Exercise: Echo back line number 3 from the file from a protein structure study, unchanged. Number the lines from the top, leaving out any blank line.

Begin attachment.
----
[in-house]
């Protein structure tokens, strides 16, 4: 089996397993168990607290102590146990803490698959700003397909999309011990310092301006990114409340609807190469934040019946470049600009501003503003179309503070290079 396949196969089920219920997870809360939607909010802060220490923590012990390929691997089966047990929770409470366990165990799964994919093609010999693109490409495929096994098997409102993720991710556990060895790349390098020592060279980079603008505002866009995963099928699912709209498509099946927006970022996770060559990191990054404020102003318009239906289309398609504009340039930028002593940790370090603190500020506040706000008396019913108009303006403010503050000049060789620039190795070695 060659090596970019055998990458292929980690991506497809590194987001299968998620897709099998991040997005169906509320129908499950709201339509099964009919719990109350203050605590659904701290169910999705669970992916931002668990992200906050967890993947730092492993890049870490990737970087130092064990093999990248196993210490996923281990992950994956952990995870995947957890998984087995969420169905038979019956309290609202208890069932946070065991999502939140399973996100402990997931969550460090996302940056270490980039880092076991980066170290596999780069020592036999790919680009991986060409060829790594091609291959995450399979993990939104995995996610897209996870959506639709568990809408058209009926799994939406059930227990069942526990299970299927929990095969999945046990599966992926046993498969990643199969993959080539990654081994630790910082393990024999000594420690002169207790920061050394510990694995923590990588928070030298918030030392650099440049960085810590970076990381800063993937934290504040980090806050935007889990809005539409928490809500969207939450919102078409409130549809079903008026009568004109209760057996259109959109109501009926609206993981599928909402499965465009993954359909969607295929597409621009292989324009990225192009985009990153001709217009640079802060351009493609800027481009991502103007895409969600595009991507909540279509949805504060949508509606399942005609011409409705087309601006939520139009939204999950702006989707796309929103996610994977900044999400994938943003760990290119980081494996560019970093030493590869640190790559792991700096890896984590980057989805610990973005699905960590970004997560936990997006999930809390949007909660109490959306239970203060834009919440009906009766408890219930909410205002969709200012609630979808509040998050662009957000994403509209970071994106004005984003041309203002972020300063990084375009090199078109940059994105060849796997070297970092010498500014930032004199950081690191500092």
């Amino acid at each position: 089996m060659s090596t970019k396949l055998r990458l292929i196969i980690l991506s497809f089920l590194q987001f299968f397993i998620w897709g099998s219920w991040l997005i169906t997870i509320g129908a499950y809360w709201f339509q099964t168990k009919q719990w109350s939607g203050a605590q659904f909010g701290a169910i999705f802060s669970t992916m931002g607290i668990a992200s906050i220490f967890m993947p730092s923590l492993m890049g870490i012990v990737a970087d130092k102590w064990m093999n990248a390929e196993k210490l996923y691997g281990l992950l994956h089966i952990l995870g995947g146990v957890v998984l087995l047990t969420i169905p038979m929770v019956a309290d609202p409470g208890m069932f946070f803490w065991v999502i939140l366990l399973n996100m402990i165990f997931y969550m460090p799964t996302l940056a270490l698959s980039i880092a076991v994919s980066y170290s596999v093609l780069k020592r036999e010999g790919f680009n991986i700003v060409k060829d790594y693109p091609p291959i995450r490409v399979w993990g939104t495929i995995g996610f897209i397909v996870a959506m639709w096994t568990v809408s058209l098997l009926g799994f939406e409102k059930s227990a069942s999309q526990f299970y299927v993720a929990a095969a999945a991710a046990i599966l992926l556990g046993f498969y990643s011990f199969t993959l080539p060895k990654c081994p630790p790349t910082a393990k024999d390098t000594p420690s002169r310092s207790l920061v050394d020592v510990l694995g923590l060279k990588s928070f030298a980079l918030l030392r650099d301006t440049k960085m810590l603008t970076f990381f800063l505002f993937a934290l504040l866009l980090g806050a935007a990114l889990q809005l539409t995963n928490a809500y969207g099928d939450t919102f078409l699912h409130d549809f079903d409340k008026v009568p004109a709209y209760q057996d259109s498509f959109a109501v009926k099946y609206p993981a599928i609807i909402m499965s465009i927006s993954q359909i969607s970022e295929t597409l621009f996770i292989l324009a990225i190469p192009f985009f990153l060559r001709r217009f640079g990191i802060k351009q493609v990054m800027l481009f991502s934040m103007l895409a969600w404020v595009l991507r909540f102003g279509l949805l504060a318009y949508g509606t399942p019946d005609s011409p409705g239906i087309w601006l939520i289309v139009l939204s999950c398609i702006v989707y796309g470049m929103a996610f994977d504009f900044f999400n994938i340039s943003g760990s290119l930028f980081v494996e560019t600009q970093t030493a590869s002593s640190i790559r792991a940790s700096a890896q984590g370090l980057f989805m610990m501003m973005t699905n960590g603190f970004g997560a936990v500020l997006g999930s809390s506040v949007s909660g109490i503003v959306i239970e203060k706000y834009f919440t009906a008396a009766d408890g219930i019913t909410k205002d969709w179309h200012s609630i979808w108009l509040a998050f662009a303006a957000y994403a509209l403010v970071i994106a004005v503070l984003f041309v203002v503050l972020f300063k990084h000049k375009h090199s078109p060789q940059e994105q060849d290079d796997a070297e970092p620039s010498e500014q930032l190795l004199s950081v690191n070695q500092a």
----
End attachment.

């Amino acid at each position: 089996m060659s090596t970019k396949l055998r990458l292929i196969i980690l991506s497809f089920l590194q987001f299968f397993i998620w897709g099998s219920w991040l997005i169906t997870i509320g129908a499950y809360w709201f339509q099964t168990k009919q719990w109350s939607g203050a605590q659904f909010g701290a169910i999705f802060s669970t992916m931002g607290i668990a992200s906050i220490f967890m993947p730092s923590l492993m890049g870490i012990v990737a970087d130092k102590w064990m093999n990248a390929e196993k210490l996923y691997g281990l992950l994956h089966i952990l995870g995947g146990v957890v998984l087995l047990t969420i169905p038979m929770v019956a309290d609202p409470g208890m069932f946070f803490w065991v999502i939140l366990l399973n996100m402990i165990f997931y969550m460090p799964t996302l940056a270490l698959s980039i880092a076991v994919s980066y170290s596999v093609l780069k020592r036999e010999g790919f680009n991986i700003v060409k060829d790594y693109p091609p291959i995450r490409v399979w993990g939104t495929i995995g996610f897209i397909v996870a959506m639709w096994t568990v809408s058209l098997l009926g799994f939406e409102k059930s227990a069942s999309q526990f299970y299927v993720a929990a095969a999945a991710a046990i599966l992926l556990g046993f498969y990643s011990f199969t993959l080539p060895k990654c081994p630790p790349t910082a393990k024999d390098t000594p420690s002169r310092s207790l920061v050394d020592v510990l694995g923590l060279k990588s928070f030298a980079l918030l030392r650099d301006t440049k960085m810590l603008t970076f990381f800063l505002f993937a934290l504040l866009l980090g806050a935007a990114l889990q809005l539409t995963n928490a809500y969207g099928d939450t919102f078409l699912h409130d549809f079903d409340k008026v009568p004109a709209y209760q057996d259109s498509f959109a109501v009926k099946y609206p993981a599928i609807i909402m499965s465009i927006s993954q359909i969607s970022e295929t597409l621009f996770i292989l324009a990225i190469p192009f985009f990153l060559r001709r217009f640079g990191i802060k351009q493609v990054m800027l481009f991502s934040m103007l895409a969600w404020v595009l991507r909540f102003g279509l949805l504060a318009y949508g509606t399942p019946d005609s011409p409705g239906i087309w601006l939520i289309v139009l939204s999950c398609i702006v989707y796309g470049m929103a996610f994977d504009f900044f999400n994938i340039s943003g760990s290119l930028f980081v494996e560019t600009q970093t030493a590869s002593s640190i790559r792991a940790s700096a890896q984590g370090l980057f989805m610990m501003m973005t699905n960590g603190f970004g997560a936990v500020l997006g999930s809390s506040v949007s909660g109490i503003v959306i239970e203060k706000y834009f919440t009906a008396a009766d408890g219930i019913t909410k205002d969709w179309h200012s609630i979808w108009l509040a998050f662009a303006a957000y994403a509209l403010v970071i994106a004005v503070l984003f041309v203002v503050l972020f300063k990084h000049k375009h090199s078109p060789q940059e994105q060849d290079d796997a070297e970092p620039s010498e500014q930032l190795l004199s950081v690191n070695q500092a």